kittiwake(redirected from Black-legged Kittiwake)
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Related to Black-legged Kittiwake: parasitic jaeger
common name for an aquatic bird of the family Laridae, which also includes the tern and the jaeger. It is found near all oceans and many inland waters. Gulls are larger and bulkier than terns, and their tails are squared rather than forked.
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(Rissa tridactyla) also black-legged, or Atlantic, kittiwake, a bird of the family Laridae. The body length measures about 40 cm, and the weight about 400 g. The back and wings are bluish gray on top, and the flight feathers are black with white spots at the tips. The remaining plumage is white. The kittiwake is distributed in the northern parts of the Atlantic and Pacific oceans and in the Artie Ocean. It nests on coastal cliffs and on islands in colonies of up to several tens of thousands of couples. Together with murres, the kittiwakes form large breeding colonies.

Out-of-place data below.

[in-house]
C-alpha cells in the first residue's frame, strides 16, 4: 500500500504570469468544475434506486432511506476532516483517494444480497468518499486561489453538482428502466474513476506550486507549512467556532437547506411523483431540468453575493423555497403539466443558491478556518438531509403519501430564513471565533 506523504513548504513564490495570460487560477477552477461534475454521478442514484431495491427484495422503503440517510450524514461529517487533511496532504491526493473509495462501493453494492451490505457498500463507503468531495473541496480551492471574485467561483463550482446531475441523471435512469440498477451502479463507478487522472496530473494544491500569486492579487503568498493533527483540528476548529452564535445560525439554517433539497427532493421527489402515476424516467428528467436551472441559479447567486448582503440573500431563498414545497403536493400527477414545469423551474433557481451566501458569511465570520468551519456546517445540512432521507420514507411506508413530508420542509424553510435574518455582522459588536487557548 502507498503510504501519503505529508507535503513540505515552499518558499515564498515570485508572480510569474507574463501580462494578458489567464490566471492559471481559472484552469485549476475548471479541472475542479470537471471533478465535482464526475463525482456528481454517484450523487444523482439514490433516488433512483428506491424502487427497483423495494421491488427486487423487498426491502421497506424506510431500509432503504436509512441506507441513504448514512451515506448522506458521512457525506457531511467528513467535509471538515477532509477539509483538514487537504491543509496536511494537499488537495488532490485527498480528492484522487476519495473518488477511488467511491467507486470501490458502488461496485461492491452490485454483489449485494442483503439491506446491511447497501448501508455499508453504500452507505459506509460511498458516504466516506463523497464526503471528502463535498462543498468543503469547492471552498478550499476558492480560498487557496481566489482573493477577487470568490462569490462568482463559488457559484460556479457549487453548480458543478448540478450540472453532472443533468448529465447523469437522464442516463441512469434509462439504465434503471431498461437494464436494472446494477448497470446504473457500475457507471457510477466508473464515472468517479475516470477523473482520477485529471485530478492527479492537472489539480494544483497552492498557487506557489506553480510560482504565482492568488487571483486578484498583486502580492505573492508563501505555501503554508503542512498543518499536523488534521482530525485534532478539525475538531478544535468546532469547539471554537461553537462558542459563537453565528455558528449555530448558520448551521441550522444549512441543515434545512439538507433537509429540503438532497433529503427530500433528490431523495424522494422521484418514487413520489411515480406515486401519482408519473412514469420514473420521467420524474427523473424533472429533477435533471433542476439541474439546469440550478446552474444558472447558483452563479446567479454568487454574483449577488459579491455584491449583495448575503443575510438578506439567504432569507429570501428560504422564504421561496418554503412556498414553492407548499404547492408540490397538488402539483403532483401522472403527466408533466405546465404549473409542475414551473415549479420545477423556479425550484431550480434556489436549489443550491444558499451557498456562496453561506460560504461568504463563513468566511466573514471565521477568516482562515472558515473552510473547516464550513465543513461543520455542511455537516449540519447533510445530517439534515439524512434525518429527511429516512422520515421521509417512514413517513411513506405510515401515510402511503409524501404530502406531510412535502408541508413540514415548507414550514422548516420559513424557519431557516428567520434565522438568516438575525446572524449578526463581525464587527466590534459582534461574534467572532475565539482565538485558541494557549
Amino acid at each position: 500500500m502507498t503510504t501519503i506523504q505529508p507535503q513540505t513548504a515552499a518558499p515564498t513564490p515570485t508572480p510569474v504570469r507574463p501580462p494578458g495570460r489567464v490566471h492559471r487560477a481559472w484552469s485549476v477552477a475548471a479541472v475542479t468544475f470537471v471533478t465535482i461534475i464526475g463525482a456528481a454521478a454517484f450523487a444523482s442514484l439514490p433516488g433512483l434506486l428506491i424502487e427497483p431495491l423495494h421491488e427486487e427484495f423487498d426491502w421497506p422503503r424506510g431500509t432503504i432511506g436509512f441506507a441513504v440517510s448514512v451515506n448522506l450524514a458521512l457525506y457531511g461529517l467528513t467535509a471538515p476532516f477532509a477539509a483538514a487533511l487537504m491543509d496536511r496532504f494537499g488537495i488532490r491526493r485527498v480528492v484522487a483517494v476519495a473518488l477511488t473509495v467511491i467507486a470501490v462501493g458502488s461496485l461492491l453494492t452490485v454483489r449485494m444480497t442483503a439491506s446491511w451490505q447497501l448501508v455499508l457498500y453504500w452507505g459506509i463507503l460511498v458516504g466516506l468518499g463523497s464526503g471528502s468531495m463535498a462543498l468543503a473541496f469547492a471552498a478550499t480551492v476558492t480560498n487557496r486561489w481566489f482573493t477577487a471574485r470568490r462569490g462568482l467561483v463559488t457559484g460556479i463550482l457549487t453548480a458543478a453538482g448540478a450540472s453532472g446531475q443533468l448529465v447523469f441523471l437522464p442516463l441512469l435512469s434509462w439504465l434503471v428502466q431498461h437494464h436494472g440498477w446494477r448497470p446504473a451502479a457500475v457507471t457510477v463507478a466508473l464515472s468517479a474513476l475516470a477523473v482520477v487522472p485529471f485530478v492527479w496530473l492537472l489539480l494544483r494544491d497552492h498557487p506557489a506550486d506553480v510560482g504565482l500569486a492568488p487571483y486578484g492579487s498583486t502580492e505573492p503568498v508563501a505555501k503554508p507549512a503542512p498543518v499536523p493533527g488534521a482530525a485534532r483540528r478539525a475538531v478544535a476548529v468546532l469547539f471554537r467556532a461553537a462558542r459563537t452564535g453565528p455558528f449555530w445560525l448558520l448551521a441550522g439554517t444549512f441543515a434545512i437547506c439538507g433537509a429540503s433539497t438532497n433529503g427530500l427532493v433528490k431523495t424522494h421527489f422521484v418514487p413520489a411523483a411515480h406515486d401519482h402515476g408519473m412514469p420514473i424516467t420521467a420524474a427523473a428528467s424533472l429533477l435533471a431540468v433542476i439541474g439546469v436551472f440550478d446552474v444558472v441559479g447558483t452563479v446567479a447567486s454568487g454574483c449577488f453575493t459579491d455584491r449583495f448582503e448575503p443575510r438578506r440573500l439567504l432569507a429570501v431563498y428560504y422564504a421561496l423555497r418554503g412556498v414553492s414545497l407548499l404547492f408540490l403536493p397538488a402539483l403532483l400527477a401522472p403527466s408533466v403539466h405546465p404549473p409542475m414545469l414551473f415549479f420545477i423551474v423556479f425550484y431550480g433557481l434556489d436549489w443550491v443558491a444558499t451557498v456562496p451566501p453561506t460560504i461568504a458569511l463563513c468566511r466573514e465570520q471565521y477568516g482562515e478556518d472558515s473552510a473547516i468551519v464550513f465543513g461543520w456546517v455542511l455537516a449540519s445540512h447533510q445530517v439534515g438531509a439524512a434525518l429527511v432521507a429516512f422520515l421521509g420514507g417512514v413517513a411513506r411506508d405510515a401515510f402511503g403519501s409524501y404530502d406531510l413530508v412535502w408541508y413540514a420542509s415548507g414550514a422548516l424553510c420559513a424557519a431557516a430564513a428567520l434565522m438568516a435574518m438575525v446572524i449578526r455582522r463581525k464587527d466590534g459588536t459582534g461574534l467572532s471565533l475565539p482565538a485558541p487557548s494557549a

The kittiwakes build their nests out of grass and mud on rock ledges. There are two or three eggs per clutch, and both the male and female incubate them for about 25 days. The plumage of the young grows in at about one month, at which time the young begin to fly. During the nonreproductive period kittiwakes travel widely over the open water, feeding on small fish and on invertebrates, which they snatch from the surface of the water. The red-legged kittiwake (R. brevirostris) nests on the Komandorskie and Aleutian islands.